Karl Williamson > Unicode-Casing > Unicode::Casing

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Module Version: 0.12   Source  

NAME ^

Unicode::Casing - Perl extension to override system case changing functions

SYNOPSIS ^

  use Unicode::Casing
            uc => \&my_uc, lc => \&my_lc,
            ucfirst => \&my_ucfirst, lcfirst => \&my_lcfirst,
            fc => \&my_fc;
  no Unicode::Casing;

  package foo::bar;
    use Unicode::Casing -load;
    sub import {
        Unicode::Casing->import(
            uc      => \&_uc,
            lc      => \&_lc,
            ucfirst => \&_ucfirst,
            lcfirst => \&_lcfirst,
            fc => \&_fc,
        );
    }
    sub unimport {
        Unicode::Casing->unimport;
    }

DESCRIPTION ^

This module allows overriding the system-defined character case changing operations. Any time something in its lexical scope would ordinarily call lc(), lcfirst(), uc(), ucfirst(), or fc(), the corresponding user-specified function will instead be called. This applies to direct calls (even those prefaced by CORE::), and indirect calls via the \L, \l, \U, \u, and \F escapes in double-quoted strings and regular expressions.

Each function is passed a string whose case is to be changed, and should return the case-changed version of that string. Within the function's dynamic scope, references to the operation it is overriding use the non-overridden version. For example:

 sub my_uc {
    my $string = shift;
    print "Debugging information\n";
    return uc($string);
 }
 use Unicode::Casing uc => \&my_uc;
 uc($foo);

gives the standard upper-casing behavior, but prints "Debugging information" first. This also applies to the escapes. Using, for example, \U inside the override function for uc() will call the non-overridden uc(). Since this applies across the dynamic scope, if my_uc calls function a which calls b which calls c which calls uc, that uc is the non-overridden version. Otherwise there would be the possibility of infinite recursion. And, it fits with the typical use of these functions, which is to use the standard case change except for a few select characters, as shown in the example below.

It is an error to not specify at least one override in the "use" statement. Ones not specified use the standard operation. It is also an error to specify more than one override for the same function.

use re 'eval' is not needed to have the inline case-changing sequences work in regular expressions.

Here's an example of a real-life application, for Turkish, that shows context-sensitive case-changing. (Because of bugs in earlier Perls, version v5.12 is required for this example to work properly.)

 sub turkish_lc($) {
    my $string = shift;

    # Unless an I is before a dot_above, it turns into a dotless i (the
    # dot above being attached to the I, without an intervening other
    # Above mark; an intervening non-mark (ccc=0) would mean that the
    # dot above would be attached to that character and not the I)
    $string =~ s/I (?! [^\p{ccc=0}\p{ccc=Above}]* \x{0307} )/\x{131}/gx;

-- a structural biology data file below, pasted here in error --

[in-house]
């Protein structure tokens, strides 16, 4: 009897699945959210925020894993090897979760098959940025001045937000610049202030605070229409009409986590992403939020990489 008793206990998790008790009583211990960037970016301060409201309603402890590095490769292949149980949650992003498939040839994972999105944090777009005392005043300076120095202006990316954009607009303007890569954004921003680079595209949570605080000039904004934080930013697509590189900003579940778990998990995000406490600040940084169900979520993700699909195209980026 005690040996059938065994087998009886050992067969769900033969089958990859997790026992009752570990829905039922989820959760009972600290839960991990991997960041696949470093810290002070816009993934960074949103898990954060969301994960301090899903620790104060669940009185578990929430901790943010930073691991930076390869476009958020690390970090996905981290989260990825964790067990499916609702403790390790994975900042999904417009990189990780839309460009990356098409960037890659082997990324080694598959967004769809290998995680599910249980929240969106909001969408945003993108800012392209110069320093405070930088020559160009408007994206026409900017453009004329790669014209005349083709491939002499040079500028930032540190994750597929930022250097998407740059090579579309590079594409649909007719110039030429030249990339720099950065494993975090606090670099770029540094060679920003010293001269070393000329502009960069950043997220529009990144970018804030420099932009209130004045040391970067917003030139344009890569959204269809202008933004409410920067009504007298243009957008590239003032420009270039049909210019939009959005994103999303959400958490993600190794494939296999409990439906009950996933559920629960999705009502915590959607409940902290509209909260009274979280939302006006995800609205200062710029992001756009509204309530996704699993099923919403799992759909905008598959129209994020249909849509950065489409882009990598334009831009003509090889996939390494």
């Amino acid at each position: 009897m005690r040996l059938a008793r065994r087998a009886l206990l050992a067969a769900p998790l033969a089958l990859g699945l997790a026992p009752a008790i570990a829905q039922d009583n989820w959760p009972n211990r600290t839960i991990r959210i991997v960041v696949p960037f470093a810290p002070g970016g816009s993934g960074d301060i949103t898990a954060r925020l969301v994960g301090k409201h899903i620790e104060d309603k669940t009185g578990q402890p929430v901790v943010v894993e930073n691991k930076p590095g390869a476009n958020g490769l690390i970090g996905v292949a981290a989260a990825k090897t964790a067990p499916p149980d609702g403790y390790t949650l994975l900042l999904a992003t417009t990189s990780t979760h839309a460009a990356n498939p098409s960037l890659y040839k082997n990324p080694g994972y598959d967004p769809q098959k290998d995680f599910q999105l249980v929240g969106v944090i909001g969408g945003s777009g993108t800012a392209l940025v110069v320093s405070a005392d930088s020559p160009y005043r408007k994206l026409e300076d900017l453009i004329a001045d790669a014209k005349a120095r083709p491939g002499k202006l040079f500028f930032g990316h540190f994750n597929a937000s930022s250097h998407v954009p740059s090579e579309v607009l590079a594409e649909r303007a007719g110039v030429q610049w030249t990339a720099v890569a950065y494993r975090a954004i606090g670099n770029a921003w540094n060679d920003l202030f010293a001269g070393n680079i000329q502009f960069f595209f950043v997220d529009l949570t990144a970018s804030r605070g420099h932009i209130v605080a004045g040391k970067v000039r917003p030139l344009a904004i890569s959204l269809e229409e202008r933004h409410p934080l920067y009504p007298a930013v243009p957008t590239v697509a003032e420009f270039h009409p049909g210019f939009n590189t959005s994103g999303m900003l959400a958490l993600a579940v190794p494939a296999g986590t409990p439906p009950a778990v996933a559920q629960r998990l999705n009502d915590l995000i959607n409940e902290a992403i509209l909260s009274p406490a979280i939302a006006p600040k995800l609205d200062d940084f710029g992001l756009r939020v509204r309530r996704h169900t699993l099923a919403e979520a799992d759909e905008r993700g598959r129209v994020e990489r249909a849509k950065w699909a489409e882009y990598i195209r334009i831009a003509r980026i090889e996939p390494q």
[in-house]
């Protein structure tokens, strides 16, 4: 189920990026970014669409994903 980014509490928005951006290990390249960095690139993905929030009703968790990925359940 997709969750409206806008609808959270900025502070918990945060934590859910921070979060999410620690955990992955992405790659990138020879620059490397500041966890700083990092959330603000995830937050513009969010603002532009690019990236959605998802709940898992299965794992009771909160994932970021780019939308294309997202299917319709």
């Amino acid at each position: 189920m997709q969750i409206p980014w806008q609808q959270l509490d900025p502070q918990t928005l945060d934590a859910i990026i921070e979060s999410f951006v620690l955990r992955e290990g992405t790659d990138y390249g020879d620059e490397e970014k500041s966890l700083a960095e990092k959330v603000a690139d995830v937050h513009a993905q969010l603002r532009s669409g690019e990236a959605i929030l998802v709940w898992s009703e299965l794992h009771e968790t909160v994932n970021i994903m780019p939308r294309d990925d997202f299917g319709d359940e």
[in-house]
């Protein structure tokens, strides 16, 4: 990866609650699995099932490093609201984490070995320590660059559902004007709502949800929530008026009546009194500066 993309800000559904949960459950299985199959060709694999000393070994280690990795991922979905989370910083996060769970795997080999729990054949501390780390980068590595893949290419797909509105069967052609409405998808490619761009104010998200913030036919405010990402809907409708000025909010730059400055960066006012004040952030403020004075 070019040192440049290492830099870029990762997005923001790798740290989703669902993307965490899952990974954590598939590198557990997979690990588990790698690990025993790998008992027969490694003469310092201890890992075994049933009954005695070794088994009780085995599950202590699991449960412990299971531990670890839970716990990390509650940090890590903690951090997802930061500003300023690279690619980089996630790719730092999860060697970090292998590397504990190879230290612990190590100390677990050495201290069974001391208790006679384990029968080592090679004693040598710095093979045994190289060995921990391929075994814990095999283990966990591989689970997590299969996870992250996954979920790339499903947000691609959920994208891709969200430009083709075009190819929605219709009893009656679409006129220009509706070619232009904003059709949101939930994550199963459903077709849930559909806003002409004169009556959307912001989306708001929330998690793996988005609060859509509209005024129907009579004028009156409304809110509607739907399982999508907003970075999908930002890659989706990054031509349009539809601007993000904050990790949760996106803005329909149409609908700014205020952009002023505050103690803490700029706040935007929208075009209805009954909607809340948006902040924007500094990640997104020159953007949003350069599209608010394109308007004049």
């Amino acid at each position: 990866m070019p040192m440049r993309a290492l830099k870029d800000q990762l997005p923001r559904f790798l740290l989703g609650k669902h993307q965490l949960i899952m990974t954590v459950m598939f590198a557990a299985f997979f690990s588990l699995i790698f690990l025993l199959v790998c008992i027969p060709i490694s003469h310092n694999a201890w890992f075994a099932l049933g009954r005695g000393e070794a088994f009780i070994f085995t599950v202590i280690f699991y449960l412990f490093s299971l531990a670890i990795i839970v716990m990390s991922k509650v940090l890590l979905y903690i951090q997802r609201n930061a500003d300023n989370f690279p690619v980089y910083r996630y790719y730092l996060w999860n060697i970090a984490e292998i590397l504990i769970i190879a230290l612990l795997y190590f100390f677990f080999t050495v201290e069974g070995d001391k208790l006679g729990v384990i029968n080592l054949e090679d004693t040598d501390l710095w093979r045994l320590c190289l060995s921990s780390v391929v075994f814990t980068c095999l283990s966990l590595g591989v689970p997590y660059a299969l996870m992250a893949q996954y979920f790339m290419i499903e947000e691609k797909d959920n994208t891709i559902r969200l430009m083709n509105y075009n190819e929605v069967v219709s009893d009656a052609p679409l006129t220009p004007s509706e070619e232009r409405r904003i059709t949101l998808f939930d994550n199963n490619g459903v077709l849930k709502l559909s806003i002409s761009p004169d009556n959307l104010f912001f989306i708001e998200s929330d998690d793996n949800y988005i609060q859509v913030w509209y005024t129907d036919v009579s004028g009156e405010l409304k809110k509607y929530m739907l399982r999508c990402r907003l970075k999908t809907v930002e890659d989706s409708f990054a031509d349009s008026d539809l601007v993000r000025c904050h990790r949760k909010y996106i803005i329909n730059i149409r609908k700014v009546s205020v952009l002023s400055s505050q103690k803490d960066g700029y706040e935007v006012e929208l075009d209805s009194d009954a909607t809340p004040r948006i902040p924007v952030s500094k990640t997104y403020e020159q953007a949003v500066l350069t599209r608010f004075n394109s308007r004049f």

# But when the I is followed by a dot_above, remove the dot_above so
    # the end result will be i.
    $string =~ s/I ([^\p{ccc=0}\p{ccc=Above}]* ) \x{0307}/i$1/gx;

    $string =~ s/\x{130}/i/g;

    return lc($string);
 }

A potential problem with context-dependent case changing is that the routine may be passed insufficient context, especially with the in-line escapes like \L.

90turkish.t, which comes with the distribution includes a full implementation of all the Turkish casing rules.

Note that there are problems with the standard case changing operation for characters whose code points are between 128 and 255. To get the correct Unicode behavior, the strings must be encoded in utf8 (which the override functions can force) or calls to the operations must be within the scope of use feature 'unicode_strings' (which is available starting in Perl version 5.12).

Also, note that fc() and \F are available only in Perls starting with version v5.15.8. Trying to override them on earlier versions will result in a fatal error.

Note that there can be problems installing this (at least on Windows) if using an old version of ExtUtils::Depends. To get around this follow these steps:

  1. upgrade ExtUtils::Depends
  2. force install B::Hooks::OP::Check
  3. force install B::Hooks::OP::PPAddr

See http://perlmonks.org/?node_id=797851.

BUGS ^

This module doesn't play well when there are other attempts to override the functions, such as use subs qw(uc lc ...); or *CORE::GLOBAL::uc = sub { .... };. Which thing gets called depends on the ordering of the calls, and scoping rules break down.

AUTHOR ^

Karl Williamson, <khw@cpan.org>, with advice and guidance from various Perl 5 porters, including Paul Evans, Burak Gürsoy, Florian Ragwitz, Ricardo Signes, and Matt S. Trout.

COPYRIGHT AND LICENSE ^

Copyright (C) 2011 by Karl Williamson

This library is free software; you can redistribute it and/or modify it under the same terms as Perl itself, either Perl version 5.10.1 or, at your option, any later version of Perl 5 you may have available.

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